Jake and Regan Bayliss, with uncle Boggey, went out crabbing and weren’t disappointed.

Crustaceans are crushing it

The holiday season is finally over! February will see most people back to work and the kids going to school.

The boat ramps will return to normal and, hopefully, the fish and crustaceans are ready to play.

Prawns should well and truly be on the move this month.

Most of the action is up the rivers and creeks at this time of year, but that can have a lot to do with the amount of rain we receive.

At the time of writing, the water was very clean.

This should see the prawns scattered throughout systems such as the Pine and Caboolture rivers. Both of these rivers cop an absolute flogging and it’s hard to get a day when you can have a school of prawns to yourself, but there are plenty for everyone, so play nice.

Most of the holes in the upper reaches will hold prawns. It’s only a matter of sounding each bend until the better numbers are found. Though beware of snags on these bends because, after a flood, these are where fallen trees will end up being washed into.

Cast nets can be very expensive, so it’s a good idea to have a cheaper back up net if you’re prawning unfamiliar water.

Chloe Benfer scored a monster mud crab when crabbing with her dad recently.


Crabs will also be on the move this month. Mud crabs are around in good numbers, however a lot of empty crabs are among them.

I expect the quality to improve during February. Fresh bait is the key to catching any crab. If you’re crabbing for a few nights, change the bait daily.

This is more important when the pots are in shallow water or if they come out of the water at low tide. The hot weather heats the water up and your bait can turn stinky quite quickly.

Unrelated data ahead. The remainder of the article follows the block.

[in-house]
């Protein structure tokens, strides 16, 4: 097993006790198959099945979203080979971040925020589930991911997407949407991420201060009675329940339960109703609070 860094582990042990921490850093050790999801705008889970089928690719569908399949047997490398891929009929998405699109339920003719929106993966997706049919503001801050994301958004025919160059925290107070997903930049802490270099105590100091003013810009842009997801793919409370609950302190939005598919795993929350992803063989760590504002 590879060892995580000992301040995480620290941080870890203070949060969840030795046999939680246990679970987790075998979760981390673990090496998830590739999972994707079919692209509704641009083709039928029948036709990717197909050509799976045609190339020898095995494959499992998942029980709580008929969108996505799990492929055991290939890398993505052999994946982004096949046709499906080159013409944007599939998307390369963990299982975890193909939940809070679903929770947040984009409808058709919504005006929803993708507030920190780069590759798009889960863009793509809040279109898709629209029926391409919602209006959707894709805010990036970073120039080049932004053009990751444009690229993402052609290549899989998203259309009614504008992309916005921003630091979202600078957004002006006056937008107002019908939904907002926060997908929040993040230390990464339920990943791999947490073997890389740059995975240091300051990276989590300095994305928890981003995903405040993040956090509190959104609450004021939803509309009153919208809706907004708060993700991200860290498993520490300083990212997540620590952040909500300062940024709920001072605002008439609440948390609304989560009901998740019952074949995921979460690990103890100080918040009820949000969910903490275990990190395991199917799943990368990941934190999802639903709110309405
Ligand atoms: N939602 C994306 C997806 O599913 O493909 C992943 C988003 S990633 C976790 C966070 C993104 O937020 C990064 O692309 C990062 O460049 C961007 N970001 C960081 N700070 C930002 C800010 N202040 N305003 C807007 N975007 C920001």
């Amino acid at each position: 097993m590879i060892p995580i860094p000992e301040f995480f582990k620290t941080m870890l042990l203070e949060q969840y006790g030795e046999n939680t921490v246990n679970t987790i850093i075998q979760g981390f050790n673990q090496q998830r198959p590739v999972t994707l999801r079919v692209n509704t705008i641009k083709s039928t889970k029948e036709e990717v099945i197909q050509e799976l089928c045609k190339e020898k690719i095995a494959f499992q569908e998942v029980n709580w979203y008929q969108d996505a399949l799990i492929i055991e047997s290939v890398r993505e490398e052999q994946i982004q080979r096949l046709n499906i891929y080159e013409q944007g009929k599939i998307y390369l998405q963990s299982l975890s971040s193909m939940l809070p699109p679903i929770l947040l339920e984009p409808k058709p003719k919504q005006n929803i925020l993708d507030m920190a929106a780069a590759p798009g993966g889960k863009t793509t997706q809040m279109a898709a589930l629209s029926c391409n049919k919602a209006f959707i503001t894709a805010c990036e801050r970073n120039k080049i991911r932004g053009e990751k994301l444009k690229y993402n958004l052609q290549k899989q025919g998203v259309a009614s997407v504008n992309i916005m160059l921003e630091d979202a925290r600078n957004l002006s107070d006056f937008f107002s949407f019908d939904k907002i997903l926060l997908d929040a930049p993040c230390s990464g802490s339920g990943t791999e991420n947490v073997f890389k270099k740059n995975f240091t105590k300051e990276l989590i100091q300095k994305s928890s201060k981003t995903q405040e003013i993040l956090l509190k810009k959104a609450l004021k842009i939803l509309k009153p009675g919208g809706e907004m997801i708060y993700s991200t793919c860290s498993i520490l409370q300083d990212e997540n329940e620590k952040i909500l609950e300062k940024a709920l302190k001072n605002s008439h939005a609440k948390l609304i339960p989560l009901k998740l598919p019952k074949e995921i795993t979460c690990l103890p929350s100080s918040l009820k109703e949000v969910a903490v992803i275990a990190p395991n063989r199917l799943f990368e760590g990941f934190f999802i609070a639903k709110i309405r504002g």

Mullet and chicken frames are proven bait, but any fish frames seem to work well too. Believe it or not, we have found bream to be the standout bait.

Some big mud crabs will be on the move during February.


A couple of years ago, I was given a marlin frame and it worked very well. Other oily fish such as tuna and tailor are also good.

Sand crabs were everywhere over the holiday period. I’ve never put much effort into catching them, so we thought we would put a few pots in to see if we could get a few for Christmas.

Crabs were thick wherever we put them, and our Christmas sand crabs were sorted very quickly.

Plenty of flathead have been around the mouths of the rivers. Some decent sized fish in the 60cm range have been turning up too.

Paddle tail plastics have been doing the damage. I have been keeping the plastics fairly small – in the 2.5-3” range.

The larger fish have also been happy to eat these smaller plastics.

The bait around the mouths of rivers has been quite small, so these plastics are matching the bait flatties are feeding on.

Ash Levy landed a decent flathead recently.


You’ll also find plenty of jelly prawns around the mangrove edges.

These are getting eaten by everything, with fish seen eating them off the surface regularly.

You won’t see too many flathead eating them off the surface, though they will definitely be down deeper, eating the prawns you can’t see.

It’s always worth a few casts around any bait you come across.

Big schools of tailor have also been showing up in the deeper water.

Some days, huge schools of them were smashing into baitfish on the surface and down deep. Most fish have been around the 40cm mark.

Doug Jarvis caught a mangrove jack on an MDD Splash Prawn cast around structure.


They generally aren’t too fussy with what they eat. I wouldn’t recommend casting your $20 vibe into them though.

They’re quite good at chewing plastics up… and swallowing them and biting the whole thing off!

The Brisbane River has been hit and miss. Threadfin salmon are schooled up along the wharves at the mouth and are copping a flogging.

Some anglers think it’s OK to sit on them for hours, catch a dozen of them to release straight into the path of hungry bull sharks sitting under their boats.

That’s it from me for this month. Hope you get into a few fish and crustaceans, and I might see you on the water.

About Keith Stratford

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